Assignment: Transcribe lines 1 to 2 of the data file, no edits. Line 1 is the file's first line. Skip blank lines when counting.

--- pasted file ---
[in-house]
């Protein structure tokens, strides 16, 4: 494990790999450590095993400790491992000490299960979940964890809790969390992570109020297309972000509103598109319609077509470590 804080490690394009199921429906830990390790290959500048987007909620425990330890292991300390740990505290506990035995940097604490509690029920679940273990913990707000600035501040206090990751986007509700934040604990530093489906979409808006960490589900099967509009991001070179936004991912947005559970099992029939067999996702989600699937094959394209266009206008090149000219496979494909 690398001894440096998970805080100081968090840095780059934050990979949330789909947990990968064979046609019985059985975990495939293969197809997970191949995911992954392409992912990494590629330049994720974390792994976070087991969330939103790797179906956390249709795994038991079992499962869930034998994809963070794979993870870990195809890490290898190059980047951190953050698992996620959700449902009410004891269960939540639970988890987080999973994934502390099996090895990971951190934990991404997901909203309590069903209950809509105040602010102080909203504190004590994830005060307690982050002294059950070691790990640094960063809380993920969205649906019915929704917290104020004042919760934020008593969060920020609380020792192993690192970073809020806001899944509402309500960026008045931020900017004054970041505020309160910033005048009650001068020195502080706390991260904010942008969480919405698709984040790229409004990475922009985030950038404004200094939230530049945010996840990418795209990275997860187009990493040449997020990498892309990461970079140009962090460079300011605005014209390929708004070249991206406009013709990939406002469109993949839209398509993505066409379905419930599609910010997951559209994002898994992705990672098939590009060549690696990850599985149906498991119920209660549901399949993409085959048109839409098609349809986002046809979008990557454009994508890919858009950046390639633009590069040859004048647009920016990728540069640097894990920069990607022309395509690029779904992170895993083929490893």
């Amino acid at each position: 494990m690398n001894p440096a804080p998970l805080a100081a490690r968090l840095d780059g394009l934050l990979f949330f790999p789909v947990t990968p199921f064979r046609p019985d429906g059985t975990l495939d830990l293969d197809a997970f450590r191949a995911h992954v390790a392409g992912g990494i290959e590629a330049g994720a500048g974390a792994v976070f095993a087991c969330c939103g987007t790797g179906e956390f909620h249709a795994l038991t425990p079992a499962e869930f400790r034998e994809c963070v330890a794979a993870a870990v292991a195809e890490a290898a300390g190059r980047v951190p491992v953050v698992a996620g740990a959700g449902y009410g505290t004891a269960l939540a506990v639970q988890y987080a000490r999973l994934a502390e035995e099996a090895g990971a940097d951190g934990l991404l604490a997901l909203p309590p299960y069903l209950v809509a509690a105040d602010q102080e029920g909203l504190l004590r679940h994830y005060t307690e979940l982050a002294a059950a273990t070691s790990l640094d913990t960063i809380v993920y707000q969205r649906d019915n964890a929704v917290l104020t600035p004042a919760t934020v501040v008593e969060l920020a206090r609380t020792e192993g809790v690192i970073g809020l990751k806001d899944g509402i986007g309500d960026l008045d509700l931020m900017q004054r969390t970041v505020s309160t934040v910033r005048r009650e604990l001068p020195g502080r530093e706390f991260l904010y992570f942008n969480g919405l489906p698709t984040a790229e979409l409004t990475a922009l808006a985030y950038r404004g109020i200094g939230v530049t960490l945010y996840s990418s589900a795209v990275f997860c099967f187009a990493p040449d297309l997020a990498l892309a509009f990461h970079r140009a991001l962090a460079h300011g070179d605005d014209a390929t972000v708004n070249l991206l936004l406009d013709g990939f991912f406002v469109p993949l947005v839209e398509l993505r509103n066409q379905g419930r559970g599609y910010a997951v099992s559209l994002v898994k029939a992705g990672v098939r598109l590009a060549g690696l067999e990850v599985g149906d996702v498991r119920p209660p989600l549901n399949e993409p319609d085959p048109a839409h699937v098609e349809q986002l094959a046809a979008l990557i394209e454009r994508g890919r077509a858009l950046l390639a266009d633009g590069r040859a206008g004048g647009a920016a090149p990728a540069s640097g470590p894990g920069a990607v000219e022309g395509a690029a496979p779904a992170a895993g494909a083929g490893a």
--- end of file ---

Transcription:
[in-house]
């Protein structure tokens, strides 16, 4: 494990790999450590095993400790491992000490299960979940964890809790969390992570109020297309972000509103598109319609077509470590 804080490690394009199921429906830990390790290959500048987007909620425990330890292991300390740990505290506990035995940097604490509690029920679940273990913990707000600035501040206090990751986007509700934040604990530093489906979409808006960490589900099967509009991001070179936004991912947005559970099992029939067999996702989600699937094959394209266009206008090149000219496979494909 690398001894440096998970805080100081968090840095780059934050990979949330789909947990990968064979046609019985059985975990495939293969197809997970191949995911992954392409992912990494590629330049994720974390792994976070087991969330939103790797179906956390249709795994038991079992499962869930034998994809963070794979993870870990195809890490290898190059980047951190953050698992996620959700449902009410004891269960939540639970988890987080999973994934502390099996090895990971951190934990991404997901909203309590069903209950809509105040602010102080909203504190004590994830005060307690982050002294059950070691790990640094960063809380993920969205649906019915929704917290104020004042919760934020008593969060920020609380020792192993690192970073809020806001899944509402309500960026008045931020900017004054970041505020309160910033005048009650001068020195502080706390991260904010942008969480919405698709984040790229409004990475922009985030950038404004200094939230530049945010996840990418795209990275997860187009990493040449997020990498892309990461970079140009962090460079300011605005014209390929708004070249991206406009013709990939406002469109993949839209398509993505066409379905419930599609910010997951559209994002898994992705990672098939590009060549690696990850599985149906498991119920209660549901399949993409085959048109839409098609349809986002046809979008990557454009994508890919858009950046390639633009590069040859004048647009920016990728540069640097894990920069990607022309395509690029779904992170895993083929490893």